Speaking of local circles and such, I spent about four hours today on the tractor, then another half hour washing it. Wow. On one hand I feel like I’ve gotten no exersize. On the other, my knees hurt, my thighs are sore (I have no idea why), and I’m pooped. Going up and down the rows at a snail’s pace, what I keep thinking about is, if I spread the fuel for this operation over the area that I’m plowing, it would be such a thin layer, but that tiny amount of fuel is doing something like 10,000 calories, or two marathons’, worth of work. To put it another way, I could put my back out many times over trying to replicate the energy expenditure of those few liters of fuel.

Still, it’s hard for me to balance in my mind the cost of the fuel, the tractor, the yearly maintenance, and all the rest with the idea of saving money by growing our own food. It’s probably something that’ll take me at least a few years to get a handle on as I do the accounting.

Everyone's happy!

Which brings me, sort of, to organic farming. To be honest, I’m not sure what it means, exactly, to practice organic farming. Which is why I’m never terribly confident when I buy something that says ‘organic’ on it. Take that down a level, and I’m not terribly confident when I buy fertilizer that says ‘organic’ on it. As you can see in the picture, the cow that made this manure was apparently a very happy cow, if we can infer a smile from its upturned nosering. But what else is in that bag? I suddenly feel like a character from Portlandia….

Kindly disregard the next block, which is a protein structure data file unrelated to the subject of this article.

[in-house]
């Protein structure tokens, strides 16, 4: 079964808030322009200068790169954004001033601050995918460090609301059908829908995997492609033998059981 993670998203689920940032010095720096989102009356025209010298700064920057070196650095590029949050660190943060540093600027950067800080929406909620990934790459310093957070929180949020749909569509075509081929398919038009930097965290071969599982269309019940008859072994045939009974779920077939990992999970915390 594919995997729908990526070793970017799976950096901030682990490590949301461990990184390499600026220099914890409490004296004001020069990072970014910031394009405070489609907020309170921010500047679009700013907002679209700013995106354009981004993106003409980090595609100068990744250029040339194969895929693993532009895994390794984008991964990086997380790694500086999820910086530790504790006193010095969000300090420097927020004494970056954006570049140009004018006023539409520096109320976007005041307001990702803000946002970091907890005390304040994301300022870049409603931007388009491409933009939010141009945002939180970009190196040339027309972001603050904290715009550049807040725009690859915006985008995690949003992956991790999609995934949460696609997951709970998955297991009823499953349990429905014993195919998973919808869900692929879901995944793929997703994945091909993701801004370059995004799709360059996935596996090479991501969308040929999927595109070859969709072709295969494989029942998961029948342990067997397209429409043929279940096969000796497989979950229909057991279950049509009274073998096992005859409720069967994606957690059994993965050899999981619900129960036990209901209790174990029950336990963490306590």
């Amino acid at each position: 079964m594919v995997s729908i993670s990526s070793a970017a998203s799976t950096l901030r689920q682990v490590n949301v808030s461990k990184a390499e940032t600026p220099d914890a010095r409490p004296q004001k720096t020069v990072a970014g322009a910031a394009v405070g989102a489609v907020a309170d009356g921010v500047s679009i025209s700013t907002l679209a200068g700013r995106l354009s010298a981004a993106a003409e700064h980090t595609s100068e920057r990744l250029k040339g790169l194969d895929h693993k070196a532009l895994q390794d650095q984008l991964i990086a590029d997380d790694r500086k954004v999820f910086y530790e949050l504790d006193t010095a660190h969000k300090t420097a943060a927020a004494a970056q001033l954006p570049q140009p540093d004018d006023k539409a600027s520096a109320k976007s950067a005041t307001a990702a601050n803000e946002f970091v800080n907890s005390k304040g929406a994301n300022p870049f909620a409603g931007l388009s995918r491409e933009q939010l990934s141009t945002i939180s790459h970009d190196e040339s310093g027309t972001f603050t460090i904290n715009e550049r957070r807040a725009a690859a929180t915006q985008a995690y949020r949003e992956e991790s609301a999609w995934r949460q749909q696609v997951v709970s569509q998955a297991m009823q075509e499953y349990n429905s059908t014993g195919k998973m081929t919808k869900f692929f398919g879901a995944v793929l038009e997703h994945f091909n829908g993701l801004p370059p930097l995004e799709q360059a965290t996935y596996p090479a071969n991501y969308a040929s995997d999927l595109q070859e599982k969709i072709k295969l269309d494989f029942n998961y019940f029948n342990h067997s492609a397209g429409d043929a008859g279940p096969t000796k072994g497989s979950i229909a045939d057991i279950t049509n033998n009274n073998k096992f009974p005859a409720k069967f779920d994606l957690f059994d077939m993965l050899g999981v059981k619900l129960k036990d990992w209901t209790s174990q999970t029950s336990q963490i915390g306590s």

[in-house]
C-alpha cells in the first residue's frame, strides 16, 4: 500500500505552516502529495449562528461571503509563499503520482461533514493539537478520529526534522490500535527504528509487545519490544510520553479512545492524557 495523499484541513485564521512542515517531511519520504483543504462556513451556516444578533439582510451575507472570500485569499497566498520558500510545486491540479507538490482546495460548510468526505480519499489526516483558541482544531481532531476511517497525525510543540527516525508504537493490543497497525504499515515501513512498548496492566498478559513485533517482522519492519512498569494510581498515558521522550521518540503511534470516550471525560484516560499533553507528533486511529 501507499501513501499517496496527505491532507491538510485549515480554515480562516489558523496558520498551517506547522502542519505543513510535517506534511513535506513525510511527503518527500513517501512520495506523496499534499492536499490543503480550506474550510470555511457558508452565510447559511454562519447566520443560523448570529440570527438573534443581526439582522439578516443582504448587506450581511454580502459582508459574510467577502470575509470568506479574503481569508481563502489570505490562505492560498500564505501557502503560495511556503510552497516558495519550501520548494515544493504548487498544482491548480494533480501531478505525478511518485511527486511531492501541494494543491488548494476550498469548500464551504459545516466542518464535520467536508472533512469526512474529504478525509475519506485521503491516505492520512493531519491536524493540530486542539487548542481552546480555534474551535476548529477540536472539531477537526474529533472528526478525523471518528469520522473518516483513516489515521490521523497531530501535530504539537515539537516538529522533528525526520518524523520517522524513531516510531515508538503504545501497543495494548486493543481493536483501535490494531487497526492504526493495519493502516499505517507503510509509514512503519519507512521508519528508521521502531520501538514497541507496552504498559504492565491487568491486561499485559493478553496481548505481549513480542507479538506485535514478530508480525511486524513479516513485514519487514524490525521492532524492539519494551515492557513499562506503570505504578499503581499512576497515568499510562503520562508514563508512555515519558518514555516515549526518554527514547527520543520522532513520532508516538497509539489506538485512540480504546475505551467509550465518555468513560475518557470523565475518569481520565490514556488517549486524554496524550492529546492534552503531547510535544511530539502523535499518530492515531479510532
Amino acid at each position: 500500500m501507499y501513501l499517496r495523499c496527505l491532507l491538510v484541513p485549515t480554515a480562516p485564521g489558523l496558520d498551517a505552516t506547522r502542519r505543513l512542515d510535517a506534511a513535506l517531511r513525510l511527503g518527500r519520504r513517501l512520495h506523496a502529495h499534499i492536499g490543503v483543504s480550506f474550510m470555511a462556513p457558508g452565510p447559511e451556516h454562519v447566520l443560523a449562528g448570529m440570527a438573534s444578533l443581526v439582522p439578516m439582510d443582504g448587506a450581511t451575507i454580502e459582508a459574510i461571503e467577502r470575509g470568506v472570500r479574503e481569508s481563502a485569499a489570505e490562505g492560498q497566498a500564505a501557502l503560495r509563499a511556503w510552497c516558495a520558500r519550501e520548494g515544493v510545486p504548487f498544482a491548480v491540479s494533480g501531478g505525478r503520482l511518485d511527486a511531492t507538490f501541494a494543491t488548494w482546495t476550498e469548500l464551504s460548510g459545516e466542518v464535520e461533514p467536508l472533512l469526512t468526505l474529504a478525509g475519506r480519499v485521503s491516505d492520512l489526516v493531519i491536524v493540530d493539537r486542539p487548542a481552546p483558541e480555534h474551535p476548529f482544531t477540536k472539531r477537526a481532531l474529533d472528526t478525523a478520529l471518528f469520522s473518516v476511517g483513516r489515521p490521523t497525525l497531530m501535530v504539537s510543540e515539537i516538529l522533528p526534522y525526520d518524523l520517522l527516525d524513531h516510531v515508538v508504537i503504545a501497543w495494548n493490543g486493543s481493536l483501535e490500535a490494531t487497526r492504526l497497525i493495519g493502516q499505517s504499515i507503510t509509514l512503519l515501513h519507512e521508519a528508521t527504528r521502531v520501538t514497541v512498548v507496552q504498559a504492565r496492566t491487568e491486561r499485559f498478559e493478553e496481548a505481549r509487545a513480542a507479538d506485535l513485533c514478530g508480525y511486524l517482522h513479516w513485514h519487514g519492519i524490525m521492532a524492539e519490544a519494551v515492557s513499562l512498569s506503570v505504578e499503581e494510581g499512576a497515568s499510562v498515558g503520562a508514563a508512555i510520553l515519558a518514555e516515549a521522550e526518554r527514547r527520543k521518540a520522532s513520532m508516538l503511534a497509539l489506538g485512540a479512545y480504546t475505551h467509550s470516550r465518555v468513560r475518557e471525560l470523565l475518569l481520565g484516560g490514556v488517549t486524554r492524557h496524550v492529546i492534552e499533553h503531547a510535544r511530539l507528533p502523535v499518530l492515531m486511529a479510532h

I can say this for sure: we definitely won’t be using any insecticide or pesticide sprays that we don’t make ourselves from natural ingredients. I’ve already had plenty of experience with aphids in Japan, and I’m excited to try garlic and tomato leaf-based sprays on them. As far as our rice goes, my wife’s mother has reduced her insecticide use to zero over the years as she’s discovered that she doesn’t actually need it, and the only man-made additive that goes on is a mold resistor that’s put in at the time of seeding to prevent some seeds from molding before they germinate. It’s possible to raise rice without it, but the loss rate is too high for an operation that doesn’t get extra income by charging extra for the organic label.

How do you say organic in Japanese? There are two ways:有機 (yuuki), and 無農薬(munouyaku). The latter literally means ‘without farming chemicals’, and is the equivalent of what ‘organic’ meant in America before the USDA stuck its dirty fingers in that pie. If your neighbors use sprays, apparently you can’t call yourself ‘munouyaku’. ‘Yuuki’ means organic, literally, in the sense of something natural that can decay, as in organic matter, but is also used to denote fruits and vegetables that are grown without man-made substances. So when my semi-fermented bark says ‘60% yuuki’, is it 60% pure, or 60% natural material? It’s quite confusing, and I suspect it’s confusing to many Japanese people too. I’ll report back when I have more than a picture of a smiling nosering cow as evidence.

One fun part of thinking about the future of our garden fields is the abundance of raw materials: we grow our own rice, so we have piles of rice hulls and rice straw, and from the restaurant come endless piles of coffee grounds and eggshells. Maybe a vermiculture bin is in our future?

Does anyone have experience with organic soil additives or homemade anti-pest sprays? Let us know in the comments!